Premier Medical Associates begins tracking results of proactive care with pilot programs

Doctors at the Pittsburgh region's biggest independent medical practice say they've been providing a better value for the consumer's health care dollar than other groups for years. And they have the word of two big insurers to prove it.

Now, Premier Medical Associates has begun documenting the advantages of the care they provide, positioning the practice as a high-value provider at a time when the reimbursement paradigm is shifting to how well the patient does after treatment overall rather than the number of procedures performed.

"High-quality health care is less expensive and less expensive in a significant way," said internist Dr. James Costlow. "If you increase quality, you become efficient, and, in turn, you decrease costs."

Monroeville-based Premier has some 60 doctors, 16 offices, a medical imaging center, sleep disorder clinic and blood lab. Premier has remained stubbornly independent as the region's two big health systems have been on a medical practice buying binge, allowing Premier's doctors to admit patients to both West Penn Allegheny Health System and University of Pittsburgh Medical Center hospitals.

Separating Premier from competing physician practices is a focus on proactive care, which helps patients avoid unnecessary hospitalizations and trips to the emergency department, Costlow said.

At the heart of the approach is a computerized patient registry. The registry allows Premier's doctors to track patients with chronic health problems such as asthma and congestive heart failure, making sure prescriptions are getting filled and doctor's appointments are kept.

Use of the registry dovetails nicely with Premier's participation in two patient-centered medical home pilots, which are sponsored by UPMC and health insurer Highmark Inc. Medical homes are souped-up HMOs, where the totality of a patient's wellbeing is the focus of care, rather than providing specific procedures.

In both experiments at Premier, doctors are paid for services rendered in addition to receiving bonuses for meeting certain quality care benchmarks. Pay for performance is a forerunner of bundled payments for services, which Medicare has been trying out in several parts of the country.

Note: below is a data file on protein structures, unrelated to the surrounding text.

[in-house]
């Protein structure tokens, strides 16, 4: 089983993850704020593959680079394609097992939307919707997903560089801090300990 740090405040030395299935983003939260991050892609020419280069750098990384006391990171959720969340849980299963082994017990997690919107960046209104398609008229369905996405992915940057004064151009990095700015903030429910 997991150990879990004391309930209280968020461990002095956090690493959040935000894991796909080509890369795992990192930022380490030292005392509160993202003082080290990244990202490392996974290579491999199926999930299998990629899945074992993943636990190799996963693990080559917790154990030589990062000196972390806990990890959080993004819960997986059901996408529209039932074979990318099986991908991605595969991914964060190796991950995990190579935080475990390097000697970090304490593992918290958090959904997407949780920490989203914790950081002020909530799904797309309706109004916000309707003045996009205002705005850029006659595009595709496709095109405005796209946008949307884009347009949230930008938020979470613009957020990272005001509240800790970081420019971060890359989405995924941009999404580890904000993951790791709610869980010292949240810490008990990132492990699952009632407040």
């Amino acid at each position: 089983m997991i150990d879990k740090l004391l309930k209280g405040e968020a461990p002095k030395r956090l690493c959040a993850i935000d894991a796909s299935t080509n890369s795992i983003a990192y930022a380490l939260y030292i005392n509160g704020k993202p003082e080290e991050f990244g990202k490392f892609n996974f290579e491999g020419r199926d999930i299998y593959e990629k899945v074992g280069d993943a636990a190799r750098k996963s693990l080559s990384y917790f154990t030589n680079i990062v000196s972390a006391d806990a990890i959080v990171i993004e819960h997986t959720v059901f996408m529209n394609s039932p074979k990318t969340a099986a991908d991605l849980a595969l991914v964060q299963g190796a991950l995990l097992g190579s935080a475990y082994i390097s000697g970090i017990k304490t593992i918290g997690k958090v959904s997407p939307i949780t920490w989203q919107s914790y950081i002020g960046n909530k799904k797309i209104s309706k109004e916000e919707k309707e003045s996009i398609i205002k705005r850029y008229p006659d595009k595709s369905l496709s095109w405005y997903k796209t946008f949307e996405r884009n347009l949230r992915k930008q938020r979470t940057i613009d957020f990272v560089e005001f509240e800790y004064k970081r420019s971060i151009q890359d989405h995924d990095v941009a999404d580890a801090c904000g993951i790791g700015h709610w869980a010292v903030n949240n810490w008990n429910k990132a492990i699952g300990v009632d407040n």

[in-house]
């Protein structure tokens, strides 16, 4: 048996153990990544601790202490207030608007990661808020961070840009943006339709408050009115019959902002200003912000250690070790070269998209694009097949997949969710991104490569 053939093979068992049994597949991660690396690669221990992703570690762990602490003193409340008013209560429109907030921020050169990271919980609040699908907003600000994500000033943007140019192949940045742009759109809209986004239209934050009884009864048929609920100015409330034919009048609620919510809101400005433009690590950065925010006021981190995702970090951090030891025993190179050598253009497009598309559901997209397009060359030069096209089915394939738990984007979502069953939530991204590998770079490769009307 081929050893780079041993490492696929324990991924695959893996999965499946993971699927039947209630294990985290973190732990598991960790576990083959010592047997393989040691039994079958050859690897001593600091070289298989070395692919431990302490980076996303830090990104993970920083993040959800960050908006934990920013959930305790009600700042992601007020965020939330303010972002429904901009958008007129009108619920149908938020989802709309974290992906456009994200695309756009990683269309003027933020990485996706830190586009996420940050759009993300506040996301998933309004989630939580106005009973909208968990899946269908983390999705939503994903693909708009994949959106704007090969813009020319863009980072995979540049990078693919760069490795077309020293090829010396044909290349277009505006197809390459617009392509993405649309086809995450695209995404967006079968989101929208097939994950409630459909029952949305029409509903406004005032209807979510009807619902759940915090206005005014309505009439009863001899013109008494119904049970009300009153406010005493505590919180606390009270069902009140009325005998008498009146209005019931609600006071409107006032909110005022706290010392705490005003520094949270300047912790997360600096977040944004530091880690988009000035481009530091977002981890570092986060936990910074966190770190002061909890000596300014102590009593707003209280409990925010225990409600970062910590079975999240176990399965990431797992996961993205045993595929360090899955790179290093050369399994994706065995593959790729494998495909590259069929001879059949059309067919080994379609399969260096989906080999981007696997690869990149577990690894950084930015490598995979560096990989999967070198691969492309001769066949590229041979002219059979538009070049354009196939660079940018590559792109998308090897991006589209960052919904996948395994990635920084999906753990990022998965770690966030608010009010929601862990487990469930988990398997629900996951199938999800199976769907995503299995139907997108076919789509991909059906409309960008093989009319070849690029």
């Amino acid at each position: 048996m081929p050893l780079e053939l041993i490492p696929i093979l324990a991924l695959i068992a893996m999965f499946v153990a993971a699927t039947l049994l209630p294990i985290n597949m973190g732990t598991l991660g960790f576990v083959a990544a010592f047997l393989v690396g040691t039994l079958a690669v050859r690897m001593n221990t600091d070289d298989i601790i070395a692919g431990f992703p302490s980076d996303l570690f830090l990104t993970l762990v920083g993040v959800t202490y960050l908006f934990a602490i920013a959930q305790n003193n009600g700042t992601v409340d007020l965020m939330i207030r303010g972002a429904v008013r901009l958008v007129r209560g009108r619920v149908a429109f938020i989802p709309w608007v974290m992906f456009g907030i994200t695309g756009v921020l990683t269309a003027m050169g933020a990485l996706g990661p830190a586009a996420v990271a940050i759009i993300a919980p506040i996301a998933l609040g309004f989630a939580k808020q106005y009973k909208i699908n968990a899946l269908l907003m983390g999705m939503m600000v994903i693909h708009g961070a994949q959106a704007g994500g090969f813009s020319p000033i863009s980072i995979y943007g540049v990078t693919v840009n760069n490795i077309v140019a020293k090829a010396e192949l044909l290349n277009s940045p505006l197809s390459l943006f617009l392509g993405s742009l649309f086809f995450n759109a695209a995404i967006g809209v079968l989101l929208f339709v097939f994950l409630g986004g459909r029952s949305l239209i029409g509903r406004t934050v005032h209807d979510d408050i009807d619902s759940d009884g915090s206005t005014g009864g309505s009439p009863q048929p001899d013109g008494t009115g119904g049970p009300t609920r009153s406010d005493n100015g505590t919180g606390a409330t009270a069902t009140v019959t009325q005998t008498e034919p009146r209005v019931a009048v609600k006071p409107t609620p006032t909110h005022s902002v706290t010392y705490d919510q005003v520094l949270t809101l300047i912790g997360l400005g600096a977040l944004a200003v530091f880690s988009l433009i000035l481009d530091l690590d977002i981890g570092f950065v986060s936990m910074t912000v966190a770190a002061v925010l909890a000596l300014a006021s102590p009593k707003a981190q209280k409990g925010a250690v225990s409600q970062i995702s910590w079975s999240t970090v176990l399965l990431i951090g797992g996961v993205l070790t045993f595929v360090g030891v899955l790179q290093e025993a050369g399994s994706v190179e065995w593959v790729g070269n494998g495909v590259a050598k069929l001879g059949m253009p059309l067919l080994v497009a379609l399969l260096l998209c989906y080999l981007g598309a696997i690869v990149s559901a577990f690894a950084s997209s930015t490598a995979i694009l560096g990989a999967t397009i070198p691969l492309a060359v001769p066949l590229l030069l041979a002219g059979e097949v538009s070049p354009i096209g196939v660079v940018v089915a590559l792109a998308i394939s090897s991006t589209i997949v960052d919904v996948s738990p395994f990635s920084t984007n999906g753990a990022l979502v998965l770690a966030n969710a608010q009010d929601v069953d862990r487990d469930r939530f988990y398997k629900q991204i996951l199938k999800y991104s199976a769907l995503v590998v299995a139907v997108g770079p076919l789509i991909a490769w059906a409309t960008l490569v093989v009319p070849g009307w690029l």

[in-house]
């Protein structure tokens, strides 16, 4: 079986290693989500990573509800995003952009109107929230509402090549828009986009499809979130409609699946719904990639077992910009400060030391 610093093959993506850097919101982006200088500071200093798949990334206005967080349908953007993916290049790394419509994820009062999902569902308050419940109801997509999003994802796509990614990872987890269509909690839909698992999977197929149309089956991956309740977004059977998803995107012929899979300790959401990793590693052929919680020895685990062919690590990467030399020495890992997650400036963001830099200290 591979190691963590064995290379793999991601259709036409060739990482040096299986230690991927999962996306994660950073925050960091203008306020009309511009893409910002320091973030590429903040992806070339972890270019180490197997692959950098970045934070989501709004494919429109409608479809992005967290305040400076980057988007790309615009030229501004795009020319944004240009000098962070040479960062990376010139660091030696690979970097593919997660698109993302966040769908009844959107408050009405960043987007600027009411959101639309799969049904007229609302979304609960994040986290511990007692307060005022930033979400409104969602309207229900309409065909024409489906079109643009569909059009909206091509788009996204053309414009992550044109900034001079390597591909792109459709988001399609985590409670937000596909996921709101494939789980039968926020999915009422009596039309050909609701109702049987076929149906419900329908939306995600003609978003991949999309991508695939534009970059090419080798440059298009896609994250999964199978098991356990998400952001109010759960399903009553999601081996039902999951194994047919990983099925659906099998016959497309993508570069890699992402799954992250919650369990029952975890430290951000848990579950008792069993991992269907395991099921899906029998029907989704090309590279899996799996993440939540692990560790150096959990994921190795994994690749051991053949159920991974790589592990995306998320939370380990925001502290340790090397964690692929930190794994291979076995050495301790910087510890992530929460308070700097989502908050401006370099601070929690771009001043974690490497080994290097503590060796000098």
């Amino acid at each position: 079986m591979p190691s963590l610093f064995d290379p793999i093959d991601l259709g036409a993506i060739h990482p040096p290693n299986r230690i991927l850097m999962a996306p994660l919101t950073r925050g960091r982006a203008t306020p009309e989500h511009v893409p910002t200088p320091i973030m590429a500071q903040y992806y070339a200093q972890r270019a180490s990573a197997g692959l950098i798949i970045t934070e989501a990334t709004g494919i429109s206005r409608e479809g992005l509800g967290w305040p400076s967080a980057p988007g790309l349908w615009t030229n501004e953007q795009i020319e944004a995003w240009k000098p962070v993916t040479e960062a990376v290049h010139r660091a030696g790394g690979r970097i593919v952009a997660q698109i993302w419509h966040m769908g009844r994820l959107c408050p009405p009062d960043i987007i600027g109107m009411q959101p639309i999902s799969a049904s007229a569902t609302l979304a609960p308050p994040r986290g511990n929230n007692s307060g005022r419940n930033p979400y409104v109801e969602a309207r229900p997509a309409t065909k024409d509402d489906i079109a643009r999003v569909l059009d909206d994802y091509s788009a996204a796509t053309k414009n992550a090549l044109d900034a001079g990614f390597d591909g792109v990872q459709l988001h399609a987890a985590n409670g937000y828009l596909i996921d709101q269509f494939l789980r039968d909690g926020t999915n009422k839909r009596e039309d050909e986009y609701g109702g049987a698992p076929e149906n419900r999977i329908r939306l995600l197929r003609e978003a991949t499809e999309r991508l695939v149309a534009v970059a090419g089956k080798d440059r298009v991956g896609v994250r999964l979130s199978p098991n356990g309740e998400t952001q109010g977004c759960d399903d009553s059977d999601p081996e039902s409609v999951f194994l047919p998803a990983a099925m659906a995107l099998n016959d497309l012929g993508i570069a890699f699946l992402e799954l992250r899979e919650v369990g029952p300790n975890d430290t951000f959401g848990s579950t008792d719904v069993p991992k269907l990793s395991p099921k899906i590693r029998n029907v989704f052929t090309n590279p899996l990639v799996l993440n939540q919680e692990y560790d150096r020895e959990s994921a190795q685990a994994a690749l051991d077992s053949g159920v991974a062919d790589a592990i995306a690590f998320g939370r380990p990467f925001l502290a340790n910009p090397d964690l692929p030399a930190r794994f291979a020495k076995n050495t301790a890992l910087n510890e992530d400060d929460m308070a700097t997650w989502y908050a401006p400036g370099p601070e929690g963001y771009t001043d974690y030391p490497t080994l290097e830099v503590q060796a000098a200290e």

On Aug. 23, Medicare opened a new round of applications for hospitals that want to participate in a bundled payment program, which pays hospitals for providing a range of services related to, say, heart bypass or hip replacement. One such project saved Medicare $42.3 million and saved patients $7.9 million in coinsurance while improving care and reducing mortality.

And Premier has a history of making the proactive approach work. Jerry Dioguardi, vice president at Harrisburg-based health insurer HealthAmerica, said Premier is shifting the discussion about health care to patient outcomes rather than fee for services.

"They provide a tremendous amount of value in managing care in such a way that it's preventative of more services down the line," he said. "Not all providers do that."

Within Highmark's network, Premier has been a "low-cost provider of primary care services among comparable practices," according to spokesman Michael Weinstein. Premier's strength is coordinating care for patients, avoiding duplicate and unnecessary testing, said Harold Miller, executive director of Center for Healthcare Quality and Payment Reform.

"They have been very focused and very successful in reducing hospitalizations and lengths of stay in hospitals," he said.

Although HealthAmerica and Highmark officials say Premier has a better approach to providing care, the practice has not fully developed its own metrics to measure results, said Premier CEO Mark DeRubeis. Participating in the medical home pilots is giving the practice the opportunity to begin tracking results.

"We're really just establishing the infrastructure for the pilots, identifying measures and identifying gaps in care," he said. "The medical care home is all about care coordination, something we've been engaged in for a long time. Our mission is to educate people on the value of it."